Busy urban environments have been associated with increased risk for mental health issues like anxiety and depression. But exposure to nature offers a salutogenic antidote.
A new brain imaging study published in Molecular Psychiatry demonstrates how spending time in natural settings can restore the mind by decreasing activity in the amygdala, a region linked to stress and fear responses.
Researchers in Germany had participants undergo fMRI brain scans while looking at emotional faces, both before and after a 1-hour walk. One group walked through a forested park, the other along a busy urban shopping street.
When rescanned after their walks, the nature walkers showed significantly reduced amygdala reactivity compared to their pre-walk scans. But in the urban walking group, amygdala activity remained unchanged.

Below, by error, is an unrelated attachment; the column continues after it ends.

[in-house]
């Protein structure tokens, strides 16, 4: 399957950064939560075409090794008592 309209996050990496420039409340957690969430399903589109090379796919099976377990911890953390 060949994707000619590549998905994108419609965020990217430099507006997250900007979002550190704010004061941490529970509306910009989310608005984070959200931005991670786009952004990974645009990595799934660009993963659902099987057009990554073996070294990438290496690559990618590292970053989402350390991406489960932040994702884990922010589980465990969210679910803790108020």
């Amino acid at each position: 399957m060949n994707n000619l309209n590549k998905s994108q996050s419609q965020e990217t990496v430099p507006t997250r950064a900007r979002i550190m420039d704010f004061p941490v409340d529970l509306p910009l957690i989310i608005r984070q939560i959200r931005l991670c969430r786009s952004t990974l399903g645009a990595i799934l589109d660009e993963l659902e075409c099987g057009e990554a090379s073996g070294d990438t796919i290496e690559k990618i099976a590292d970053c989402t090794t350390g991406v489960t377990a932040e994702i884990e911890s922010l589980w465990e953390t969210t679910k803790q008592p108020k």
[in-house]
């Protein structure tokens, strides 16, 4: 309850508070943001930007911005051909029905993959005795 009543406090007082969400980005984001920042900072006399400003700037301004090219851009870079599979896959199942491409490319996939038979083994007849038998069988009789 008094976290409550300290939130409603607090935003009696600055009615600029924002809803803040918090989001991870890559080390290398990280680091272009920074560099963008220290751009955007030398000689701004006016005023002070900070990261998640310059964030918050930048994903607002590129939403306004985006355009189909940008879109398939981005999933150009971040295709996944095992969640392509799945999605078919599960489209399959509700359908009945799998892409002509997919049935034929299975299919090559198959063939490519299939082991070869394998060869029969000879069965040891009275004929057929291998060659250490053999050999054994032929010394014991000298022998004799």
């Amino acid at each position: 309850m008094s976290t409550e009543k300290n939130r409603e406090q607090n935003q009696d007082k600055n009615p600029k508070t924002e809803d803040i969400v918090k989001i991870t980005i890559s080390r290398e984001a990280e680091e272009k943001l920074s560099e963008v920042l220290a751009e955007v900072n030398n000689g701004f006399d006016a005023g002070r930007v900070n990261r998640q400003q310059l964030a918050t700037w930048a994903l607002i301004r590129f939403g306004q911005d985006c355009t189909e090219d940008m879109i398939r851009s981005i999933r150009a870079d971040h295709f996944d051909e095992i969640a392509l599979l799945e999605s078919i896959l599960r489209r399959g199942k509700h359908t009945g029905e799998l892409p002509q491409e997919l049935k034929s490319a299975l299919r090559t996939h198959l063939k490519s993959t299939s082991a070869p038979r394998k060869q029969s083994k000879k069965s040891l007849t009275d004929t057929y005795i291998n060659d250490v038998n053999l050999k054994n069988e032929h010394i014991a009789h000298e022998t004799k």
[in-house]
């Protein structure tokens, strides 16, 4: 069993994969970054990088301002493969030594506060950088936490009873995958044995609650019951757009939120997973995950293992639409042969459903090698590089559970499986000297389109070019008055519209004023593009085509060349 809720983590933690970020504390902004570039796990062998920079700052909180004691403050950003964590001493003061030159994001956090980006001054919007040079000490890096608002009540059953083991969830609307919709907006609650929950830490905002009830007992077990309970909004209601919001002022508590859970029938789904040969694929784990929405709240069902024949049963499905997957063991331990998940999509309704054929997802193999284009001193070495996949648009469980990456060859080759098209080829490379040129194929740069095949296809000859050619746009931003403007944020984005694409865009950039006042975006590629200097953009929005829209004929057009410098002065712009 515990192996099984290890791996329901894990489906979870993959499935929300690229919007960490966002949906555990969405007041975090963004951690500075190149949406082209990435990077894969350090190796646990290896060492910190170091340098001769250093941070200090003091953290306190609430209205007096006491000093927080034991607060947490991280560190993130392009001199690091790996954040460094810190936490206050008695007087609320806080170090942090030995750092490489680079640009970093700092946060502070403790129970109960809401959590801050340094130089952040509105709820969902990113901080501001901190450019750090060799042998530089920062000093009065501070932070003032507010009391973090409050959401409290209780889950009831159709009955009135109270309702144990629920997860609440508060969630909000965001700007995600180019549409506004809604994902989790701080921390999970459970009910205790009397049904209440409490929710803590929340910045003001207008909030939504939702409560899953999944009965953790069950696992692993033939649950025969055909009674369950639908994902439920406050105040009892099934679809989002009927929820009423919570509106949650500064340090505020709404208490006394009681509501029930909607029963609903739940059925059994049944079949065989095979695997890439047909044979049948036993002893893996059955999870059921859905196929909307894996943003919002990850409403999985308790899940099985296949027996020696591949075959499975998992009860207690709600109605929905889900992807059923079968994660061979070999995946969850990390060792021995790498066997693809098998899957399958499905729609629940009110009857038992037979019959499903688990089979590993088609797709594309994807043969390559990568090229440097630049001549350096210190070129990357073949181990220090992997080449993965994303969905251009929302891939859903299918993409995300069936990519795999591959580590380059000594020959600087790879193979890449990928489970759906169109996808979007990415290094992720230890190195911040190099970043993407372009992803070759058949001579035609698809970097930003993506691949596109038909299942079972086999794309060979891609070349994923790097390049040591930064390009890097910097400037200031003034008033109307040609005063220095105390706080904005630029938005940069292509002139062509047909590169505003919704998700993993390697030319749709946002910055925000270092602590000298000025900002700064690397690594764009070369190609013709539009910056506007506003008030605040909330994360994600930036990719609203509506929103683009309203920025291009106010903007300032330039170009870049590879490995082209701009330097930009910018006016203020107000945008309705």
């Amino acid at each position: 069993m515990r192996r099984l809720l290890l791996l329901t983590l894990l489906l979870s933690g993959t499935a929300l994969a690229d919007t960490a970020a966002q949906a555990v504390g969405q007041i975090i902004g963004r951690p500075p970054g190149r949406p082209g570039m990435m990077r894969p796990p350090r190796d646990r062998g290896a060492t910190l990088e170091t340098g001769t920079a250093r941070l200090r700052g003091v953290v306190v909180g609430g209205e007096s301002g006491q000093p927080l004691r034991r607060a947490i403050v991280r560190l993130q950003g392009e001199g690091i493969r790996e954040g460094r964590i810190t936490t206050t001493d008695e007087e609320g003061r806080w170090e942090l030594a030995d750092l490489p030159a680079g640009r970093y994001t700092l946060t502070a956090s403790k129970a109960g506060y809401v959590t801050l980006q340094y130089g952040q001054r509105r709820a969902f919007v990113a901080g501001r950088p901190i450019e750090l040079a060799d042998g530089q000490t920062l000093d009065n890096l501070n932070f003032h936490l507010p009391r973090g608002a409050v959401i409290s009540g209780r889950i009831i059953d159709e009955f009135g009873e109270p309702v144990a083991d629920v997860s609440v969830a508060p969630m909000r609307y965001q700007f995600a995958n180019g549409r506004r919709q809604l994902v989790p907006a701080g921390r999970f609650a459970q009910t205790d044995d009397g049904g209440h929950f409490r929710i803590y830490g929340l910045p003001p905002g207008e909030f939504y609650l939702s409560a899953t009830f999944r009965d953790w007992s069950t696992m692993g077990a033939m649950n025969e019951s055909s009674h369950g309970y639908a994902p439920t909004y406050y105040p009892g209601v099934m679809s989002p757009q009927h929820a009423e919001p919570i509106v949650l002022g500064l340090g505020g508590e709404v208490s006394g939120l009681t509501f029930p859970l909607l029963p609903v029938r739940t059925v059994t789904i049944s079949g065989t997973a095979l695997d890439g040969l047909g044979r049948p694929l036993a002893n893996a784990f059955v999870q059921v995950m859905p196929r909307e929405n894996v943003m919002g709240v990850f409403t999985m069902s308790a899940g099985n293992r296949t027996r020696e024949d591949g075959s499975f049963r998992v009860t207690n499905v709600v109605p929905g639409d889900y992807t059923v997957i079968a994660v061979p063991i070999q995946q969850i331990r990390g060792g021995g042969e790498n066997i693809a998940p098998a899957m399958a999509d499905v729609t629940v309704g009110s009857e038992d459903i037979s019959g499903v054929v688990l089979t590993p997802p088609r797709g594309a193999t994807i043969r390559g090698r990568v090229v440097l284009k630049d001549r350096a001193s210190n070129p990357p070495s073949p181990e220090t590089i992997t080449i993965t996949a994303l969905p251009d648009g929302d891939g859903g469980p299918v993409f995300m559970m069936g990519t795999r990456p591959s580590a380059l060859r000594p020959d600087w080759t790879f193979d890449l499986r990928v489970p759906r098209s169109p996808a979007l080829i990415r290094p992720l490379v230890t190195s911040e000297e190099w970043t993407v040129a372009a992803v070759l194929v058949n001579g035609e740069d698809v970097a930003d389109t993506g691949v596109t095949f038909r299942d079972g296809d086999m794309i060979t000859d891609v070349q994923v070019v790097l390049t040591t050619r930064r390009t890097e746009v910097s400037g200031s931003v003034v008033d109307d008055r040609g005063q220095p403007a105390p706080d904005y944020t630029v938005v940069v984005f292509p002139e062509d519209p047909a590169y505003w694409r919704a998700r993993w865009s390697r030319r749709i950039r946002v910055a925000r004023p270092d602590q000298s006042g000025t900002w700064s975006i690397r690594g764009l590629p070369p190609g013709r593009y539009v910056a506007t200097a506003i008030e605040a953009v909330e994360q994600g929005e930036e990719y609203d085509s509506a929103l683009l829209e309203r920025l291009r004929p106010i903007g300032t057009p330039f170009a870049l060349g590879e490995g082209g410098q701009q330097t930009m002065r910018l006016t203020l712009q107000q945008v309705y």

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This decrease in amygdala engagement after nature exposure also occurred during subliminal face presentations that participants were unaware of.
The researchers speculate that time in natural environments may increase the brain's threshold for amygdala activation, thereby calming stress responses.
Since urban living raises risk for mental illness, designing cities with accessible green spaces could promote public mental health. For those with limited mobility, virtual reality simulations of natural settings might provide similar amygdala-calming effects.
By bringing the benefits of the outdoors inside, VR nature therapy could potentially decrease anxiety and stress for many. 🥽☀️🏝️